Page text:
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Comment: Re:Now I wish.... (Score 1) 53

by Dogtanian (#47522547) Attached to: Raspberry Pi Gameboy

The point that he is a humorless old bastard? Yeah, we all got that point. There was nothing wrong with your original comment. Some people just hang here that are not really nerds.

Not sure how you come to that conclusion. If anything, I'd expect nerds to be the ones more likely to care that the underlying tech was the authentic original, beyond its external appearance.

Or perhaps this is one of the differentiators between a "nerd" and a "geek".

Either way, whatever one thinks of this sort of thing, it isn't really a story. People have been shoving small-form factor PCs inside old computer cases for years now, leading to stupid headlines like "upgraded Commodore 64 runs 10,000 times faster" when it should say "midrange Micro-ATX PC shoved inside gutted and mutilated Commodore 64 case (with holes cut for ports and slimline DVD drive) runs at its usual speed, supports C64 emulator like every other PC, doesn't even use the original keyboard".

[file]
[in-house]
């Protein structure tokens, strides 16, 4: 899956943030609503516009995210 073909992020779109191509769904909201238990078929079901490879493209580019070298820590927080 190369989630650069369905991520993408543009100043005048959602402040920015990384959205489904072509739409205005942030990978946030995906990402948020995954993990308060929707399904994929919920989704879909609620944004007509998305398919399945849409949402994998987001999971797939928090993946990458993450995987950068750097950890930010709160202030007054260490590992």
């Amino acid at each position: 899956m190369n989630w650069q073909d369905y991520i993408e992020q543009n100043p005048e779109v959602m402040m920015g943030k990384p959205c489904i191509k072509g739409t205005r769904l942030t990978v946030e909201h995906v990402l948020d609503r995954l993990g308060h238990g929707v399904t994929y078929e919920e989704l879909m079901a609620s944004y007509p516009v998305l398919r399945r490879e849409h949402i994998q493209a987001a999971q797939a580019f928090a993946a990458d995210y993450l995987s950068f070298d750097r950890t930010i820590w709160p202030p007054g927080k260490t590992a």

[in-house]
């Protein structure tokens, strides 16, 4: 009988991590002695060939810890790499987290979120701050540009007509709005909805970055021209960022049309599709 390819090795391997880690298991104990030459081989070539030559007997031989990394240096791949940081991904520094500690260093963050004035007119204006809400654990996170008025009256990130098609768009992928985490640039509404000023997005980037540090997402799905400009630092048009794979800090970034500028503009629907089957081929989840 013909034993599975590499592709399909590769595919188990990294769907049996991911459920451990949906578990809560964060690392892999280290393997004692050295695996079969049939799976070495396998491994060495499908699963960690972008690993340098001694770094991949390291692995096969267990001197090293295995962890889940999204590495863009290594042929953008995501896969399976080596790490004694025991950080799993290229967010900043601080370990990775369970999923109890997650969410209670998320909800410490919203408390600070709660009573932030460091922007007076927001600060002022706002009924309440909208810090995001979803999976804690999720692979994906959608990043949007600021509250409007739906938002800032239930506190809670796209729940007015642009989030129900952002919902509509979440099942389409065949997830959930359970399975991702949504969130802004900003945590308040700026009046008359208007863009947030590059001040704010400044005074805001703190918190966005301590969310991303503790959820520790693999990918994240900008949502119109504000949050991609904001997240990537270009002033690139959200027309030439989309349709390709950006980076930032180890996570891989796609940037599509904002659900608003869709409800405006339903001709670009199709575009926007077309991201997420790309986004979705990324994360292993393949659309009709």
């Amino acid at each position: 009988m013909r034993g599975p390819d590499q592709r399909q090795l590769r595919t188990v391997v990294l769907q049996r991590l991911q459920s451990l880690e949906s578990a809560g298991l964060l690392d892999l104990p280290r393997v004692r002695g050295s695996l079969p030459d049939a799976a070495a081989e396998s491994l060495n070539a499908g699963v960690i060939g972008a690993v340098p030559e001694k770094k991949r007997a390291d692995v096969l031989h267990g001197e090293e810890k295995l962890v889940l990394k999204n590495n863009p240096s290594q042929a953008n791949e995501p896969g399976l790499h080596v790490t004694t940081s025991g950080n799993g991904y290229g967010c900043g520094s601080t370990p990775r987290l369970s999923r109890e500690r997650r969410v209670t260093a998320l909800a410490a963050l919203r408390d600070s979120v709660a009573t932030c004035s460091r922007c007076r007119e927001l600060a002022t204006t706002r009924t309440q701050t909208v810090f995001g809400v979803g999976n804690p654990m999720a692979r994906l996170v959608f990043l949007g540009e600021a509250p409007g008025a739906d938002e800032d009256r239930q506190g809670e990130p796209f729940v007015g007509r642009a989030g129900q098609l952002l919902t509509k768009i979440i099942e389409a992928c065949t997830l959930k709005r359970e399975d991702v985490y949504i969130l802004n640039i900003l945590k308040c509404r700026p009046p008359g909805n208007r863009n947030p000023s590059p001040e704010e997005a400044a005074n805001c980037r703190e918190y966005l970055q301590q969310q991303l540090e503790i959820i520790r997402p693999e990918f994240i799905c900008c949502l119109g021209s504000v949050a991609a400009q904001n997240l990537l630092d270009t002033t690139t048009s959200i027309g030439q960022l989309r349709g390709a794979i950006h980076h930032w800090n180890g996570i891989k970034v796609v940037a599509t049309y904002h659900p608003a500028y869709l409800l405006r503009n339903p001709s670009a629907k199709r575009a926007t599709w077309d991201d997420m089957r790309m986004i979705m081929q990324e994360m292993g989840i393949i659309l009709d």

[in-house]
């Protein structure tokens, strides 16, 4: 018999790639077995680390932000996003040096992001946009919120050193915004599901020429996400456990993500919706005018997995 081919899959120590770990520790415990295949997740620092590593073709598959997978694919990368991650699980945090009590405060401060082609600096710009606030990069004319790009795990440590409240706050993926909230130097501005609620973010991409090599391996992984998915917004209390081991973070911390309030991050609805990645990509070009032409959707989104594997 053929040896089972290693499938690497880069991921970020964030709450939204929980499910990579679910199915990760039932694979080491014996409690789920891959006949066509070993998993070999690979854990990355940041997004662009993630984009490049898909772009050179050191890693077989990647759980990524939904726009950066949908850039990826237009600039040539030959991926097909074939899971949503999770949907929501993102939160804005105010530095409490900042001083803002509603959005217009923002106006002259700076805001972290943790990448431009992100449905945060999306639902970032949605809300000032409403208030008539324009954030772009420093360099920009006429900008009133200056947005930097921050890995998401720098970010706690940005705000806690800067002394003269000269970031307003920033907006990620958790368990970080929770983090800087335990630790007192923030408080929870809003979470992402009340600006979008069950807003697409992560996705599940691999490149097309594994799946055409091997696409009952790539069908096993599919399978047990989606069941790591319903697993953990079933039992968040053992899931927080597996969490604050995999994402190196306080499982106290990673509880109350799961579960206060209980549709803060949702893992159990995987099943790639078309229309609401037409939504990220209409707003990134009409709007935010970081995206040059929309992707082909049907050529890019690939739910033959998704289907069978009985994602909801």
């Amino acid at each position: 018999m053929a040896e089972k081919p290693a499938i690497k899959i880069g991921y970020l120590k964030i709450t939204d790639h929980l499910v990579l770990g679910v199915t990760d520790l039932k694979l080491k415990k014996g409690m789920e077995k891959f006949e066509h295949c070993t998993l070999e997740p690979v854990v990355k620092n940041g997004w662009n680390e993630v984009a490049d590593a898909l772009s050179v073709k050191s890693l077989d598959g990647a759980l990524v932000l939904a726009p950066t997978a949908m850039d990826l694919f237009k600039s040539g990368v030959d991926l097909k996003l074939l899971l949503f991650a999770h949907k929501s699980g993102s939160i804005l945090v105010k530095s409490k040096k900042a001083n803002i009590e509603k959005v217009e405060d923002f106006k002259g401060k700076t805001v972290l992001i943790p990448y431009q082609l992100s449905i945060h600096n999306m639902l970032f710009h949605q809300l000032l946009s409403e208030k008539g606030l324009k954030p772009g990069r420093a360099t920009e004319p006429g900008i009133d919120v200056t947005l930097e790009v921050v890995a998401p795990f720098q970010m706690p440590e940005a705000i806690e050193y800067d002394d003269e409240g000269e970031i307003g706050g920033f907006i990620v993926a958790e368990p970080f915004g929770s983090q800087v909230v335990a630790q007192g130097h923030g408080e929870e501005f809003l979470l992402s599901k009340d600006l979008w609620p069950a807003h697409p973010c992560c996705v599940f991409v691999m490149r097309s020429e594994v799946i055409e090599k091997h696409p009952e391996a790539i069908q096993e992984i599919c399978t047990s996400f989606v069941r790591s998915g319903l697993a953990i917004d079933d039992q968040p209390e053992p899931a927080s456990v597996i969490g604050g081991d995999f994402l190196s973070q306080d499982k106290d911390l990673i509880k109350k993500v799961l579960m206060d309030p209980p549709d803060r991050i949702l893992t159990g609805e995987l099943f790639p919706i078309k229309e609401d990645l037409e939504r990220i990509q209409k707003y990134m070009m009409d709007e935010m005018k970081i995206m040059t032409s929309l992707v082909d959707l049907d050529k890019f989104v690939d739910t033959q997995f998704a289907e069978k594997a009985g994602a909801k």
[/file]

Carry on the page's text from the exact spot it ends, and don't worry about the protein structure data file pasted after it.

I doubt this is even the first time something like this has been done with a Raspberry Pi. I'm not attacking this submitter in particular, and I don't dislike it as much as I would had he destroyed a much rarer retro device for such purposes, but it's still not news.

Comment: Re:Too long (Score 1) 161

by Dogtanian (#47481253) Attached to: Microsoft's Missed Opportunities: Memo From 1997

Kinect was bought from PrimeSense.

That rings a bell; I think someone made that point the last time I referenced that article- as I mentioned, that post above is mostly just an unmodified cut-and-paste of the original one I made years back, but still pretty relevant. I should have updated that part, but as I said I'm at work just now. :-)

Comment: Re:Too long (Score 2) 161

by Dogtanian (#47481185) Attached to: Microsoft's Missed Opportunities: Memo From 1997